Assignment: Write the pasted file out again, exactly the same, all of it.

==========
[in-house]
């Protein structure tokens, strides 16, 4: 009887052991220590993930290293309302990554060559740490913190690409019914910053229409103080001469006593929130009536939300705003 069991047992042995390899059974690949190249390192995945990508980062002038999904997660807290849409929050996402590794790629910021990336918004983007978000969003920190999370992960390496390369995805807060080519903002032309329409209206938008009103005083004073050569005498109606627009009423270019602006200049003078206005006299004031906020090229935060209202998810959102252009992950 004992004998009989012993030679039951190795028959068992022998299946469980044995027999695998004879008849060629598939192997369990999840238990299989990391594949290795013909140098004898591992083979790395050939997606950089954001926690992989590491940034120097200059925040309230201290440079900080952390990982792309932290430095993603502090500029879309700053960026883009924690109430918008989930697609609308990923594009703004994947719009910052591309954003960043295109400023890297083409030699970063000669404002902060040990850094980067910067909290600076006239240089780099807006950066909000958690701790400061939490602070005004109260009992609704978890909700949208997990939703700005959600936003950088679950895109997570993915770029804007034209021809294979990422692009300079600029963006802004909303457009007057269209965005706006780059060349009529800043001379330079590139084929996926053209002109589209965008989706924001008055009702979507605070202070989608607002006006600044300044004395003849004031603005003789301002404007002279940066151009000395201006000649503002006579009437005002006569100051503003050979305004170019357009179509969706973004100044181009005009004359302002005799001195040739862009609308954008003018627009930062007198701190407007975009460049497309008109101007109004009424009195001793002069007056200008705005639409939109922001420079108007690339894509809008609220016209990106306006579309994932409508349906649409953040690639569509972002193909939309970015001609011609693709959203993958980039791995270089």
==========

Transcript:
[in-house]
């Protein structure tokens, strides 16, 4: 009887052991220590993930290293309302990554060559740490913190690409019914910053229409103080001469006593929130009536939300705003 069991047992042995390899059974690949190249390192995945990508980062002038999904997660807290849409929050996402590794790629910021990336918004983007978000969003920190999370992960390496390369995805807060080519903002032309329409209206938008009103005083004073050569005498109606627009009423270019602006200049003078206005006299004031906020090229935060209202998810959102252009992950 004992004998009989012993030679039951190795028959068992022998299946469980044995027999695998004879008849060629598939192997369990999840238990299989990391594949290795013909140098004898591992083979790395050939997606950089954001926690992989590491940034120097200059925040309230201290440079900080952390990982792309932290430095993603502090500029879309700053960026883009924690109430918008989930697609609308990923594009703004994947719009910052591309954003960043295109400023890297083409030699970063000669404002902060040990850094980067910067909290600076006239240089780099807006950066909000958690701790400061939490602070005004109260009992609704978890909700949208997990939703700005959600936003950088679950895109997570993915770029804007034209021809294979990422692009300079600029963006802004909303457009007057269209965005706006780059060349009529800043001379330079590139084929996926053209002109589209965008989706924001008055009702979507605070202070989608607002006006600044300044004395003849004031603005003789301002404007002279940066151009000395201006000649503002006579009437005002006569100051503003050979305004170019357009179509969706973004100044181009005009004359302002005799001195040739862009609308954008003018627009930062007198701190407007975009460049497309008109101007109004009424009195001793002069007056200008705005639409939109922001420079108007690339894509809008609220016209990106306006579309994932409508349906649409953040690639569509972002193909939309970015001609011609693709959203993958980039791995270089």